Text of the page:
With a Mere 16 Months Left Until Election Day, It’s Still Anybody’s Game…Probably
by Chris Lundquist
by Chris Lundquist
The first Democratic primary debates for the 2020 presidential election are in the books, and now that the dust has settled, we’ve been graced with a tiny bit of clarity about the crowded field of 24 candidates (even if not all of the candidates made the cut for the debates themselves). With this many hopefuls in the running, you might expect current polling numbers to show support diffused widely over the field. But in fact a clear top tier of candidates has already emerged — namely Joe Biden, Bernie Sanders, Elizabeth Warren, and (after a well-received debate performance) Kamala Harris.
What’s a struggling candidate to do in circumstances like these? Well at this early stage, where the field is still so wide that debates need to be split across multiple nights, your best bet is to try to simply differentiate yourself, any way you can. The problem is that with more than 20 other challengers to contend with, standing out from the crowd can be a challenge, especially when you’re often forced to spend a lot of your time affirming your support for the same policies as your opponents. Despite striving to carve out a unique space for themselves, most of the candidates’ soundbites and key messages ended up falling into a few relatively similar veins:
“I’m young, and I’m going to use some of my challengers here on stage as a convenient prop to illustrate that.”
As leaders in the Democratic party wrestle with internal debates about exactly what kind of candidate they need to field to maximize their chances of winning the White House in 2020, plenty of those in the field are all too happy to contrast their ages with those of both the president and some of their primary challengers.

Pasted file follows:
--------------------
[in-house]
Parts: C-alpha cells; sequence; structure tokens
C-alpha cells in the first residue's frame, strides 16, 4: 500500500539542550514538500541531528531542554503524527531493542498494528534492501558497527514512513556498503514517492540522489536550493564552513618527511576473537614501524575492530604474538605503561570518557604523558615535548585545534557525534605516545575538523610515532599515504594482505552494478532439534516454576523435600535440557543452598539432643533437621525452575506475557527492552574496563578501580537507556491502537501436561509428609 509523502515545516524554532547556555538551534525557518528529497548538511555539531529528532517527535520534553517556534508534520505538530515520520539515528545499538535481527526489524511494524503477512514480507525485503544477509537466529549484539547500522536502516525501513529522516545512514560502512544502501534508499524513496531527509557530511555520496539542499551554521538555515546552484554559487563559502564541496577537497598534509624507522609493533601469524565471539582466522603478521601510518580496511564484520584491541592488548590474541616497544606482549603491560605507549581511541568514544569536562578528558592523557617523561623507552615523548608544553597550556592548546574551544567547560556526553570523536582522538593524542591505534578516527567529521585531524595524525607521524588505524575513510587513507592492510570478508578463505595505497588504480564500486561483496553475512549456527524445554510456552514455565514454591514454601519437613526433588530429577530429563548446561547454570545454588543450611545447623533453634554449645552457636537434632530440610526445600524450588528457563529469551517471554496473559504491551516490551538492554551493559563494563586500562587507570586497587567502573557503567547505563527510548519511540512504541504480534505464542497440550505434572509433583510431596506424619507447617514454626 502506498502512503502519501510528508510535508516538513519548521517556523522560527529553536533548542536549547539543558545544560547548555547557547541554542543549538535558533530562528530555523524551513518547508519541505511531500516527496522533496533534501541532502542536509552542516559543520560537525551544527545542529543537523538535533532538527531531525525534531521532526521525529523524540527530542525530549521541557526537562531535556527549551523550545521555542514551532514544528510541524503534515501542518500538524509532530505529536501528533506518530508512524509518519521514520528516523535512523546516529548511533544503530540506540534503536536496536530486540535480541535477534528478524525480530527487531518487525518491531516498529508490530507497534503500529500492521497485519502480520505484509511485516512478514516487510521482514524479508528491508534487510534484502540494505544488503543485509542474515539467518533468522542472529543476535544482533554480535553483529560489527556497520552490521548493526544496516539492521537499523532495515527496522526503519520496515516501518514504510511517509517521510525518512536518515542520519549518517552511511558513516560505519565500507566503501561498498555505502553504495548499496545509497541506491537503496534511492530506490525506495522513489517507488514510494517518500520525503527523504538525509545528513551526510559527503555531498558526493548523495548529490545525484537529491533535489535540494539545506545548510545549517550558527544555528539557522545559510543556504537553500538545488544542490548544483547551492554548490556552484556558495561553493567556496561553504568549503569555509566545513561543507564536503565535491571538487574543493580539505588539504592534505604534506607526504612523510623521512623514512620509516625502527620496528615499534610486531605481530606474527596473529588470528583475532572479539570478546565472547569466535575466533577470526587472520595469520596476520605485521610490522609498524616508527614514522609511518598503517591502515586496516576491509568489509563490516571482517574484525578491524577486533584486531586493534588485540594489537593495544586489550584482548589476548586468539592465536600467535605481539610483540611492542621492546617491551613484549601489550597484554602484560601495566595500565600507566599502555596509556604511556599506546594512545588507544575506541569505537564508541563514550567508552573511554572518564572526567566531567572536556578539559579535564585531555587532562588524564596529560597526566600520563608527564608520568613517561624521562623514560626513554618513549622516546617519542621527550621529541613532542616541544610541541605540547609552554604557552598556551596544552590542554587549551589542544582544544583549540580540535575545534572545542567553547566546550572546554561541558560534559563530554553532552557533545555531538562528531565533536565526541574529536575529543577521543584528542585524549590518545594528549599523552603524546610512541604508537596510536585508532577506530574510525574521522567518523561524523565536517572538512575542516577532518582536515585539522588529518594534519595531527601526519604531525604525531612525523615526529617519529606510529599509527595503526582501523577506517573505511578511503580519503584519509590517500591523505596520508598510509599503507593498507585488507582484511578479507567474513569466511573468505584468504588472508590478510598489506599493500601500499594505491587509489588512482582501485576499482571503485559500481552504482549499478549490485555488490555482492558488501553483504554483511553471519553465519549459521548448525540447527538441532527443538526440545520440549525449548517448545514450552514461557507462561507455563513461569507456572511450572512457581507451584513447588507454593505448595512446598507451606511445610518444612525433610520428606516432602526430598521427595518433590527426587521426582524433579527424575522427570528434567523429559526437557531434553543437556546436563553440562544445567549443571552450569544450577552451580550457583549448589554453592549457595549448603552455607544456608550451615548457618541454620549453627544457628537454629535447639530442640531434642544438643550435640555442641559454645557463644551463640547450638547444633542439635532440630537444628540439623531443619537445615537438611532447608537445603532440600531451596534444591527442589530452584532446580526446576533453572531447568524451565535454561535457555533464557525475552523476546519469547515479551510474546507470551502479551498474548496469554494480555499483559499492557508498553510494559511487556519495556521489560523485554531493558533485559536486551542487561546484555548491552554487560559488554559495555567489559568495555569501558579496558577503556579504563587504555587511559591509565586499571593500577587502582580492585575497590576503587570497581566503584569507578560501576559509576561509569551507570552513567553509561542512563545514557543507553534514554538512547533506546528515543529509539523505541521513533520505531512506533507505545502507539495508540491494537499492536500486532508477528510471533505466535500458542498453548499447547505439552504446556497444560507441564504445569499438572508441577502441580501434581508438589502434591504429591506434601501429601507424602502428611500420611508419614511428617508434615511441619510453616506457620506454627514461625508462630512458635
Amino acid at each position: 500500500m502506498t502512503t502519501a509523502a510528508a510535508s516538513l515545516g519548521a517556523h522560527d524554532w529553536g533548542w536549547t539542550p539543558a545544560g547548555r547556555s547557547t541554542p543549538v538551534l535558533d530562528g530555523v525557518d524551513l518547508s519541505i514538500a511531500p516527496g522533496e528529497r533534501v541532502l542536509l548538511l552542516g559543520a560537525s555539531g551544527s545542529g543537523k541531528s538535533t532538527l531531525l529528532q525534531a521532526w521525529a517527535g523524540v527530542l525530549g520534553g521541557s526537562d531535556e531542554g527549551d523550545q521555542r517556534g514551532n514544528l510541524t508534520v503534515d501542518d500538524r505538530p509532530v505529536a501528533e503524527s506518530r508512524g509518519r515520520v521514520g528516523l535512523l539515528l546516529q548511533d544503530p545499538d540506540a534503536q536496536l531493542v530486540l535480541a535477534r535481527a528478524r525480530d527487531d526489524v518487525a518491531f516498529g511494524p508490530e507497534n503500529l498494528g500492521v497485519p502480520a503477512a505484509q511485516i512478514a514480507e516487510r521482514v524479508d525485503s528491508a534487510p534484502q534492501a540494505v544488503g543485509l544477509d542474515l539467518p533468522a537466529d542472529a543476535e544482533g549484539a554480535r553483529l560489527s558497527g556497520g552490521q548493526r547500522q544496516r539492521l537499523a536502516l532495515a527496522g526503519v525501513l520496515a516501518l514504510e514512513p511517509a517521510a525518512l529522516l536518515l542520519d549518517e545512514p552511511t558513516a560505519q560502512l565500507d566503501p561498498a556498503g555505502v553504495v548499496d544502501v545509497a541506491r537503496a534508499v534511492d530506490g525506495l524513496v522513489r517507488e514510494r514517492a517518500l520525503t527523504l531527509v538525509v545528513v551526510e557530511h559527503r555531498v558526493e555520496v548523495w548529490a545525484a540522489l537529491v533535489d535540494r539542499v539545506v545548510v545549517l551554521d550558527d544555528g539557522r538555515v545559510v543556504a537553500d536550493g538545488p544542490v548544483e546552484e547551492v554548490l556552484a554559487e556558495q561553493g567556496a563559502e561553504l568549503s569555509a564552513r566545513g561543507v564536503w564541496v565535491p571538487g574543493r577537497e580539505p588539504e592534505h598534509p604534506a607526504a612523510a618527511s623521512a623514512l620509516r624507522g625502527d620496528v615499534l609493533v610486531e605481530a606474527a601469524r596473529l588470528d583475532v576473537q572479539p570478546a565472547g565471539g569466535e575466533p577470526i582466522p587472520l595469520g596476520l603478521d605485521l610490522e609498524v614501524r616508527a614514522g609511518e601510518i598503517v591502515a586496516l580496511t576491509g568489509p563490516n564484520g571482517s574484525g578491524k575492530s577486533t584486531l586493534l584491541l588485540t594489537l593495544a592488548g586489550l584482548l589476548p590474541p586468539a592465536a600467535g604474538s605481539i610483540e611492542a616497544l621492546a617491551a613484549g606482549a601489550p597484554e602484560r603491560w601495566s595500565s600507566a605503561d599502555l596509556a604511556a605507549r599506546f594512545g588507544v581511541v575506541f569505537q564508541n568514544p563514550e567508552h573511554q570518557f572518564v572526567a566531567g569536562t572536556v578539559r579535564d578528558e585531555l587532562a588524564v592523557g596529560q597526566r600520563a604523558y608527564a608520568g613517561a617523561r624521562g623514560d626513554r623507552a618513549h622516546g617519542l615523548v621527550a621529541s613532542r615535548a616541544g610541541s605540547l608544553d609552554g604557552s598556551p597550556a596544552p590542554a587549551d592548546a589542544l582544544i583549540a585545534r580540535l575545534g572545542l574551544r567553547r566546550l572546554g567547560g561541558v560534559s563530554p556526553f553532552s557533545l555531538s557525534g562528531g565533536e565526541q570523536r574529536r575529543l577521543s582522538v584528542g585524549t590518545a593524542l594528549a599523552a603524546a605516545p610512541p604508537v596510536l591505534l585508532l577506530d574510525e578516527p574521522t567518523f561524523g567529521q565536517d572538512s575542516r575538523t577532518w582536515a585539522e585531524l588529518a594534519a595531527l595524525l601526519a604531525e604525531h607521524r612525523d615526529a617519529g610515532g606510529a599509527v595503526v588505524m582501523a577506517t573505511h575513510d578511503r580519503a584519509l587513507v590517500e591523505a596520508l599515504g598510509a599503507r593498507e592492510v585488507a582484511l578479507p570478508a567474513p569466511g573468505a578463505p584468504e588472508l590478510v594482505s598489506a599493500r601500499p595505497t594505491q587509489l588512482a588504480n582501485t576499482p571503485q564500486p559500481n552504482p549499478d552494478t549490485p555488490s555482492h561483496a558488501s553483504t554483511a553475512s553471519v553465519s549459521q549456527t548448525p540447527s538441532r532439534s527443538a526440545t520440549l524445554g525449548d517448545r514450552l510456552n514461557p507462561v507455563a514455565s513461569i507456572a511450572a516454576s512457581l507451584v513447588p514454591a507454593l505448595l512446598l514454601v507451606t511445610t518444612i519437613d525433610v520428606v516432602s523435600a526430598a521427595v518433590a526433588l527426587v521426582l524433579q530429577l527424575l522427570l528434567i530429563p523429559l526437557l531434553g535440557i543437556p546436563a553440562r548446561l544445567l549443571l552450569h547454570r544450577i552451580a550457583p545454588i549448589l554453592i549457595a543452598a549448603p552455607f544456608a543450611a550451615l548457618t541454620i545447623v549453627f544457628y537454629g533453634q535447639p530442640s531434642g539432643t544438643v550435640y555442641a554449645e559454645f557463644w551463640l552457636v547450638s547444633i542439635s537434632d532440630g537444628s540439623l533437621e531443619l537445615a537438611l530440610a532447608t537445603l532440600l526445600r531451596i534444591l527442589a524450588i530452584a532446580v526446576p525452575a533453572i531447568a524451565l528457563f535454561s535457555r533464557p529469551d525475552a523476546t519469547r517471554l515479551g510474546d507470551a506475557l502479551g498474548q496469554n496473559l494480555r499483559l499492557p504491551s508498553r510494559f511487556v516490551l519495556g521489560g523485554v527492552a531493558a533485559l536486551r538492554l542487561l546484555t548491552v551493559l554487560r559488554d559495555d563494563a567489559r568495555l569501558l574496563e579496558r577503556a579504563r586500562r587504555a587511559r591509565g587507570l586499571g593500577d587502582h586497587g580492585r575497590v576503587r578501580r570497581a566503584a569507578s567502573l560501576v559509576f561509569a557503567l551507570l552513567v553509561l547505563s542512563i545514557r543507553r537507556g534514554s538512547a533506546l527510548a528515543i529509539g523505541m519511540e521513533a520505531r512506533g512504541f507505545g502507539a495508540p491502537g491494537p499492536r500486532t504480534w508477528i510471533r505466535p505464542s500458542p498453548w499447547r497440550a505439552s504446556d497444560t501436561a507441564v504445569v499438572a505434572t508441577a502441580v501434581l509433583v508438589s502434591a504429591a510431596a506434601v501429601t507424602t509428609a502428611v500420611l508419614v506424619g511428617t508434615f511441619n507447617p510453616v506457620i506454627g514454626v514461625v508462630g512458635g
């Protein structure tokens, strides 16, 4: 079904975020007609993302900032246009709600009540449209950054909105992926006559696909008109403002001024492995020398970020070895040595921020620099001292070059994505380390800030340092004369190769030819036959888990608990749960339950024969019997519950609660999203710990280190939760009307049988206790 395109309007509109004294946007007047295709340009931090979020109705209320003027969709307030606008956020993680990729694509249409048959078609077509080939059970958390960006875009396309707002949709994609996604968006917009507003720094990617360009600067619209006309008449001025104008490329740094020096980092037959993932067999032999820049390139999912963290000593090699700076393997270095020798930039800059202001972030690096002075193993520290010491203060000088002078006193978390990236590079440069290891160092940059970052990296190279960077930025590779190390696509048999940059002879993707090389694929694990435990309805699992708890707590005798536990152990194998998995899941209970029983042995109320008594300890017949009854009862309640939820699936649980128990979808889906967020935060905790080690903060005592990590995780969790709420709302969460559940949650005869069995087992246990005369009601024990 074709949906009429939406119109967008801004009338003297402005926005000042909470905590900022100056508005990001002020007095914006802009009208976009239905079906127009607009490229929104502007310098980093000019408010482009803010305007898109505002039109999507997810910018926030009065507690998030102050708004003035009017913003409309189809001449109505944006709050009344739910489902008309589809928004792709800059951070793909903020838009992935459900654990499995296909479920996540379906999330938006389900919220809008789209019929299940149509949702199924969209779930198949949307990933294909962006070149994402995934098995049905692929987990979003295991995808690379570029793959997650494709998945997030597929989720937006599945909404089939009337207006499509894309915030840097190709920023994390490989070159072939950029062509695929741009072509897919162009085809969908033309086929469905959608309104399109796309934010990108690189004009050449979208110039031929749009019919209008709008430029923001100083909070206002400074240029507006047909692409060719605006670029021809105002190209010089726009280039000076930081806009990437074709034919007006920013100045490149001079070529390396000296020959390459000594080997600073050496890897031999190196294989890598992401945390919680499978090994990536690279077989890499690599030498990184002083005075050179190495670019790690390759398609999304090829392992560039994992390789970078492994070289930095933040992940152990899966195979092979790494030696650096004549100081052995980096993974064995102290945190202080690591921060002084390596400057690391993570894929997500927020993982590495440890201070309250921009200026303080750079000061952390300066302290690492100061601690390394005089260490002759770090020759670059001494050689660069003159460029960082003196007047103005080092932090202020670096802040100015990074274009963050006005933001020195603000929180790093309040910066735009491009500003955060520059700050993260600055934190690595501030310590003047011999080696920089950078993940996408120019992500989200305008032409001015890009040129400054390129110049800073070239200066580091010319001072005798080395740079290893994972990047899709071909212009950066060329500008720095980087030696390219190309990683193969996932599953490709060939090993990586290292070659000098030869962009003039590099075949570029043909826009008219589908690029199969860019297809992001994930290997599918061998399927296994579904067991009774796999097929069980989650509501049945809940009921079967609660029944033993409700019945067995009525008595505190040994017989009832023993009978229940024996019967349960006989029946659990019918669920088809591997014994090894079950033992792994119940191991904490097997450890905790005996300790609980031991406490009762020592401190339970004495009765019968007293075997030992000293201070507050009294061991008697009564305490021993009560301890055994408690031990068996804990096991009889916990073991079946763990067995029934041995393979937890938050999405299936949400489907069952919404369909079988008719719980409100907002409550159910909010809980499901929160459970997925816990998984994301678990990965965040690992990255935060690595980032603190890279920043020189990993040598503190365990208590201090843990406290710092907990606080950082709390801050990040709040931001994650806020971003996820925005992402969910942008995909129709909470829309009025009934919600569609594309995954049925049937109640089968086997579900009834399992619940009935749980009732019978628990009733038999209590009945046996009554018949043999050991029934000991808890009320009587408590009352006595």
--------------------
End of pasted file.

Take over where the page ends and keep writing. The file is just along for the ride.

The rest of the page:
Sen. Kamala Harris, referring to Joe Biden:
Mayor Pete Buttigieg:
Rep. Eric Swalwell:
“Enough with that Nancy Pelosi-style wait-and-see attitude, I’m going on the offensive against President Trump.”
It’s only natural to expect presidential candidates to attack the record of a sitting president running for reelection, but President Trump presents a unique case given the legal issues and investigations that have dogged his presidency thus far. Some of the candidates have clearly followed the Speaker’s lead in deciding that launching a full-bore assault is a losing political proposition, preferring to focus purely on policy positions instead. Others clearly see this as an area for them to be a differentiator and endear themselves to the portion of the party’s base that is raring to see more investigative or legal action taken against the president:
Former Texas Rep. Beto O’Rourke:
Sen. Michael Bennet:
Former Maryland Rep. John Delaney:
“Forget about the pitfalls of ‘identity politics’ — racial and social justice issues need to be tackled head on.”
There’s still plenty of debate both inside and outside the Democratic party as to how it should conduct its outreach to the various minority voter groups that form the party’s traditional voting coalition. This is especially true given the bitter disputes as to what role it did or did not play in the party’s losses in 2016. But some candidates aren’t waiting for a consensus to emerge here, and are charging forward to try and own the conversation:
Mayor Bill de Blasio:
Former HUD Secretary Julian Castro:
Author Marianne Williamson:
To be fair, standing out from the pack isn’t the be-all, end-all when it comes to winning any election. Often times it comes down just as much to a candidate’s presentation and the manner in which they get their messages across, rather than the messages themselves. But it’s still critically important not to get lost in the crowd, especially in these early stages of the campaign. And if these first debates are any indication, most of the candidates have their work cut out for them to craft unique policy positions and distinctive messages to accompany them if they want to stick around for future debate rounds.
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